Friday, December 01, 2017

What's Middle-Class?

On another blog, I saw a naive blogger making the claim that $160,000/year was "middle-class," and that she didn't understand this claim that "people like her" weren't middle class. After all, her family only took a few "very modest" vacations* a year, and only ate out a few times a week. The claim, she said, that people making $40,000/year were middle class had to be nonsense. That was abject poverty! (For the record, up until a few years ago, I made just over $50,000/year. Since I became a full professor I make somewhat more than that.)

So I'm sharing this link, which gives the range considered middle-class in each state. And yeah, someone making $160,000/year is not middle-class, not anywhere in this country, in case you were confused. (Apparently a lot of rich people are confused, which is one problem with America. "But we're just middle class!" they cry, no matter how much money they have. "We can barely struggle by with our two million a year!")

Though I do agree, for what it's worth, that trying to raise a kid on $40,000 a year means something close to abject poverty. But half the people in the town I live in are raising kids on less than that. So, you know, I'm not spending a lot of time worrying about someone making four times that much, who can only afford a few "modest" vacations a year.

*Like most people who are actually middle-class, my family has taken one vacation in the past decade. We couldn't really even afford that one. And boy, was it modest. We drove to Kansas City, five hours away, stayed overnight in a hotel, and visited a free museum.


Fie upon this quiet life! said...

I've been very open about my financial situation on my blog, as you probably know. I think our gross income last year was about 130,000-ish. In our state, that's above middle class. But I think in our case it's fairly deceiving, considering the incredible amount of debt we had to accumulate in student loans, credit card debt, and other personal loans (not like mortgages or car loans) in order to get to that kind of salary. Our membership fee to the middle class (or whatever) means that even though we make a lot of money on paper, we are only just now to a point at which we can afford to pay the monthly payments for our entry fee into the middle class. It's only really been within the last few years -- maybe 4? -- that we haven't been on the verge of financial collapse, despite, on paper, seeming "rich."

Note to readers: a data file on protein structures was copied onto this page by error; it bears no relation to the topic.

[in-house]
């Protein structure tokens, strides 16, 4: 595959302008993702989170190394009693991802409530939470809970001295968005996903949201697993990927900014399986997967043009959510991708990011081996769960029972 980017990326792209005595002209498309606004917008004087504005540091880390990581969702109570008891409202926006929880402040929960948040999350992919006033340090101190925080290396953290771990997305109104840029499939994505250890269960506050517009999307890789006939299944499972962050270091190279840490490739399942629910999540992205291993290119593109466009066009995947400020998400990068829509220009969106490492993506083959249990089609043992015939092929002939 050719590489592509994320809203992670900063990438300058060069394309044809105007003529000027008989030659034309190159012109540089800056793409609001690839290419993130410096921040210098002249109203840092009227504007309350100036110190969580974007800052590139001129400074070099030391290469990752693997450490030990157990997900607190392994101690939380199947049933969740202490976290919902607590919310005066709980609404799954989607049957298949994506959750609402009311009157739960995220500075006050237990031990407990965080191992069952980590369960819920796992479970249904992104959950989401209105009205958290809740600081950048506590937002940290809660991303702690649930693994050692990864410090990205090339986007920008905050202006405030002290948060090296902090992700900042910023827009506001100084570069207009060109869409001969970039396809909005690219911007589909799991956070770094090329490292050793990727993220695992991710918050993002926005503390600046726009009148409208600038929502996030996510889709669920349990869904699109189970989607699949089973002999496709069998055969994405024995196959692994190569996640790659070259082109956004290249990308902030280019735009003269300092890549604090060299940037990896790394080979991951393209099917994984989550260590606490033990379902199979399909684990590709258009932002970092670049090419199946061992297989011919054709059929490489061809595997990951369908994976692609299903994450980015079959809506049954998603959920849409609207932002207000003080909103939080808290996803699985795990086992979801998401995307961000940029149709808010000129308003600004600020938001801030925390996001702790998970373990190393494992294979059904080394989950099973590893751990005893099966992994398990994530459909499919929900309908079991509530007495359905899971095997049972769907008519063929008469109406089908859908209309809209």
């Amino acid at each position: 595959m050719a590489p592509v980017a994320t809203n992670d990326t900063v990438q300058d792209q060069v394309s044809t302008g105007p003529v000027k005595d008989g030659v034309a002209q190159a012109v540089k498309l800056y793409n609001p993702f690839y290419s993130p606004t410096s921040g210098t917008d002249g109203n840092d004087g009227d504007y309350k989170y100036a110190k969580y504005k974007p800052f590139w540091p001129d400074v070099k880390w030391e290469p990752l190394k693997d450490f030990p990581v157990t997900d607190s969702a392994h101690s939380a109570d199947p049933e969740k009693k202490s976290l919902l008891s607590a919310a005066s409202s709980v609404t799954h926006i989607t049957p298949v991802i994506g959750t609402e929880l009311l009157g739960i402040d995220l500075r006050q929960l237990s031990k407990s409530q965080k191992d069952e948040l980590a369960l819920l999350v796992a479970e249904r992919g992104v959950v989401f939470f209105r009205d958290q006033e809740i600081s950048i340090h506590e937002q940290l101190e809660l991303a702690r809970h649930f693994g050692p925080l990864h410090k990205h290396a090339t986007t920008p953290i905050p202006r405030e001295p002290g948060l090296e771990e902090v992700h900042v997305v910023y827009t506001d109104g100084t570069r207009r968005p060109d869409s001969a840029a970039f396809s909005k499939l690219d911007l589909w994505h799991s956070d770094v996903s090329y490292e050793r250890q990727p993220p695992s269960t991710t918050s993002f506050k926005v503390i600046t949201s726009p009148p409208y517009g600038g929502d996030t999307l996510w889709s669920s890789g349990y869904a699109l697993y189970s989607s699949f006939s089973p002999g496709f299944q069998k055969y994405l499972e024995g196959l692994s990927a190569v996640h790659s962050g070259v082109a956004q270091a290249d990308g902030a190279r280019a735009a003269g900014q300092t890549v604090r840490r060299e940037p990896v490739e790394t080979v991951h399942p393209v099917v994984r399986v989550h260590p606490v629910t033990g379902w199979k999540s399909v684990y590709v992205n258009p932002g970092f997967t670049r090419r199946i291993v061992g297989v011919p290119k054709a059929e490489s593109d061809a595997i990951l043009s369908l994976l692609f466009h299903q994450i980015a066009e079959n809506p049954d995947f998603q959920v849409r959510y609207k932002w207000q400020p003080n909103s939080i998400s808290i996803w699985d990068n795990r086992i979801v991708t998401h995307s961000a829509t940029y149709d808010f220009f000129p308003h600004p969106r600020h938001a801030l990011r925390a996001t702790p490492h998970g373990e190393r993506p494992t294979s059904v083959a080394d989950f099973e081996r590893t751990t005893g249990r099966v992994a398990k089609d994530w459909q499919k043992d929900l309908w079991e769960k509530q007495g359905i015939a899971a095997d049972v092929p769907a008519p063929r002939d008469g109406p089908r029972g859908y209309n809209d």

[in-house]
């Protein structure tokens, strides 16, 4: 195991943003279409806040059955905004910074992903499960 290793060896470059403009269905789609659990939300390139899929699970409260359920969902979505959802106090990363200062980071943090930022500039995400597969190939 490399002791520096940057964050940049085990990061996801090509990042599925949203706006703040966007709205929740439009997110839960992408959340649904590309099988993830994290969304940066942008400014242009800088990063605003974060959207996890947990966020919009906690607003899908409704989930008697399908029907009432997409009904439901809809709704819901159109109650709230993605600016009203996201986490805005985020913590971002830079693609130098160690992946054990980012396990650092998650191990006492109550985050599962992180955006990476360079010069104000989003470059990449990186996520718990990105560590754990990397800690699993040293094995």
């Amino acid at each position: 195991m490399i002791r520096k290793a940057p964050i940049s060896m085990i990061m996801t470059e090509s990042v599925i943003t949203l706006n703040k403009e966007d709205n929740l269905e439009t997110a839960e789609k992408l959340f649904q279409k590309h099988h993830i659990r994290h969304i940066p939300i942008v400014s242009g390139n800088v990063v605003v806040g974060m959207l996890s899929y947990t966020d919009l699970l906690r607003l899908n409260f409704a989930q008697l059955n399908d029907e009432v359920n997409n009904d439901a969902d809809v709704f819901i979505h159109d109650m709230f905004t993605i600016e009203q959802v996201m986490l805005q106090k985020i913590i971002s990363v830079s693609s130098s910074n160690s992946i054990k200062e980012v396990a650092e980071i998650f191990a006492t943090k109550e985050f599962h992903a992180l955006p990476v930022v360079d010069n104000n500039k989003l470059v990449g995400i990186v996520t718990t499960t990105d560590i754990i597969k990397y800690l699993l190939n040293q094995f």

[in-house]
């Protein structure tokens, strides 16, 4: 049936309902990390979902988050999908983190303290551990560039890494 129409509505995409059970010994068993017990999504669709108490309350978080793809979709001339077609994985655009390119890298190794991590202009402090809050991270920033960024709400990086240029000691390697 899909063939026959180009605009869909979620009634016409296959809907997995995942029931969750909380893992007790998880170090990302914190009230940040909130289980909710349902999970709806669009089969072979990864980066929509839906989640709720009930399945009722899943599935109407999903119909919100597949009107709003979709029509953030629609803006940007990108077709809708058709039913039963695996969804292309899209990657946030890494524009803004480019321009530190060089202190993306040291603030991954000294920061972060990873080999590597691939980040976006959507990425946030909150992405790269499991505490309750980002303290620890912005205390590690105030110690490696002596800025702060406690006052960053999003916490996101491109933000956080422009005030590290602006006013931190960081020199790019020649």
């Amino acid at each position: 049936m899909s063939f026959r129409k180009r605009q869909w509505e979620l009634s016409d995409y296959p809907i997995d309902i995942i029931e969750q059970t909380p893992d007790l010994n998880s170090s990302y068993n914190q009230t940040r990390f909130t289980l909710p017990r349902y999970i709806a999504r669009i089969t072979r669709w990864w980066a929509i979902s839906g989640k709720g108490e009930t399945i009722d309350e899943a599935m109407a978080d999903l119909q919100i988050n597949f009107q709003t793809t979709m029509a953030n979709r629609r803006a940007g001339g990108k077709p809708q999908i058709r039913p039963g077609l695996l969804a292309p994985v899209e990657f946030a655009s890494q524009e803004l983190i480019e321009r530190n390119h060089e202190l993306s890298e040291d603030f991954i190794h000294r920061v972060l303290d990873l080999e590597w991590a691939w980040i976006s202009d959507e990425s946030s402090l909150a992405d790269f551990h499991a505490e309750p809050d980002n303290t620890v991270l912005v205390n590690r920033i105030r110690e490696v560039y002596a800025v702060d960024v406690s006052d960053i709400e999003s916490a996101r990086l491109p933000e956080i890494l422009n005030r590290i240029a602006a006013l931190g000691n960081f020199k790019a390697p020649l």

And yes, I do a lot of traveling, but it is all completely subsidized by my university. If I weren't presenting at a conference in Hawaii, for instance, we never would have gone. And in fact, in order for the kids and hubby to go, we had to borrow money from my mother, which will take a long time to pay back.

I'm not saying that we're poor. But I am saying that we aren't rich. Our debt far, far, far outstrips our income, and I'd say at least 260,000 of that (our student loan debt) was 100% necessary to get to where we are today. The vast majority of the credit card debt was gained when I was an adjunct in California and didn't even make enough to pay for daycare, really. We're in credit counseling, and hopefully that debt will be paid off in a few years. But if we borrowed no more money and only had the debts we have today for the rest of our lives, it would still take at least 20 years to pay all of it off. And we pay so much of our income into our debt that we don't have money to save for retirement. So maybe we'll never retire. We'll see.

delagar said...

Yes, debt does make a huge difference. I make about twice the average income for our town, but I'm still dirt poor -- I'll never own a house, we have one car, we have to think carefully before we buy a pair of jeans -- because of our enormous medical debt. (I did have that paid over, but then this year we had two big medical expenses, my surgery and the kid's medical scare.)

It's good your university pays for your travel! Ours used to. Now it pays some, but only some, and I can't afford to make up the difference. :(

nicoleandmaggie said...

Sometimes I read blogs where people make about what we did until recently and think, why can't I have all these nice things that they're buying? And then I remember that we would be in debt if we'd bought a house in those circumstances, renovated it a ton, went on all those vacations, had nicer cars, etc. etc. etc.